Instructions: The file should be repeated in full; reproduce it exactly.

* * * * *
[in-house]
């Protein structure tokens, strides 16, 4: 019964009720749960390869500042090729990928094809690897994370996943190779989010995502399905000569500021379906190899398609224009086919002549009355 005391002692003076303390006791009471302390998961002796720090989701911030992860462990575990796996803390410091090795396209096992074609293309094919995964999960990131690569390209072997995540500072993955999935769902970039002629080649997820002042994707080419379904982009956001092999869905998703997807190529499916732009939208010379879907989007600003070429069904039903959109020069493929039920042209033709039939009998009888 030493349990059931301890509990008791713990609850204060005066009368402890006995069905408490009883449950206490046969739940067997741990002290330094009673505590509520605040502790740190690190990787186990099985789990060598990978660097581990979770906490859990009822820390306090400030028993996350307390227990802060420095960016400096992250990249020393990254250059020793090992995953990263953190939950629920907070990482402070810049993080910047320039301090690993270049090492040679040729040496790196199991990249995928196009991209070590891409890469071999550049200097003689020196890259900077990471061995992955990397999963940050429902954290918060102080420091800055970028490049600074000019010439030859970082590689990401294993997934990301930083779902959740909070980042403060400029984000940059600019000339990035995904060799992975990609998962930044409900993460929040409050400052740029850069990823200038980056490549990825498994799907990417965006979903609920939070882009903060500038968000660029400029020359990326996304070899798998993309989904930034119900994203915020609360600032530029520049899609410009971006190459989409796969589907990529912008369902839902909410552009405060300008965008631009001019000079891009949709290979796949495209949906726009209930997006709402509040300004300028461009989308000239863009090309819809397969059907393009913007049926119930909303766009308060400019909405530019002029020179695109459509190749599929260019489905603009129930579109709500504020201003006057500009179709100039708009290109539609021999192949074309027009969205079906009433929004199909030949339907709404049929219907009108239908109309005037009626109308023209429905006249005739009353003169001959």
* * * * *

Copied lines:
[in-house]
């Protein structure tokens, strides 16, 4: 019964009720749960390869500042090729990928094809690897994370996943190779989010995502399905000569500021379906190899398609224009086919002549009355 005391002692003076303390006791009471302390998961002796720090989701911030992860462990575990796996803390410091090795396209096992074609293309094919995964999960990131690569390209072997995540500072993955999935769902970039002629080649997820002042994707080419379904982009956001092999869905998703997807190529499916732009939208010379879907989007600003070429069904039903959109020069493929039920042209033709039939009998009888 030493349990059931301890509990008791713990609850204060005066009368402890006995069905408490009883449950206490046969739940067997741990002290330094009673505590509520605040502790740190690190990787186990099985789990060598990978660097581990979770906490859990009822820390306090400030028993996350307390227990802060420095960016400096992250990249020393990254250059020793090992995953990263953190939950629920907070990482402070810049993080910047320039301090690993270049090492040679040729040496790196199991990249995928196009991209070590891409890469071999550049200097003689020196890259900077990471061995992955990397999963940050429902954290918060102080420091800055970028490049600074000019010439030859970082590689990401294993997934990301930083779902959740909070980042403060400029984000940059600019000339990035995904060799992975990609998962930044409900993460929040409050400052740029850069990823200038980056490549990825498994799907990417965006979903609920939070882009903060500038968000660029400029020359990326996304070899798998993309989904930034119900994203915020609360600032530029520049899609410009971006190459989409796969589907990529912008369902839902909410552009405060300008965008631009001019000079891009949709290979796949495209949906726009209930997006709402509040300004300028461009989308000239863009090309819809397969059907393009913007049926119930909303766009308060400019909405530019002029020179695109459509190749599929260019489905603009129930579109709500504020201003006057500009179709100039708009290109539609021999192949074309027009969205079906009433929004199909030949339907709404049929219907009108239908109309005037009626109308023209429905006249005739009353003169001959």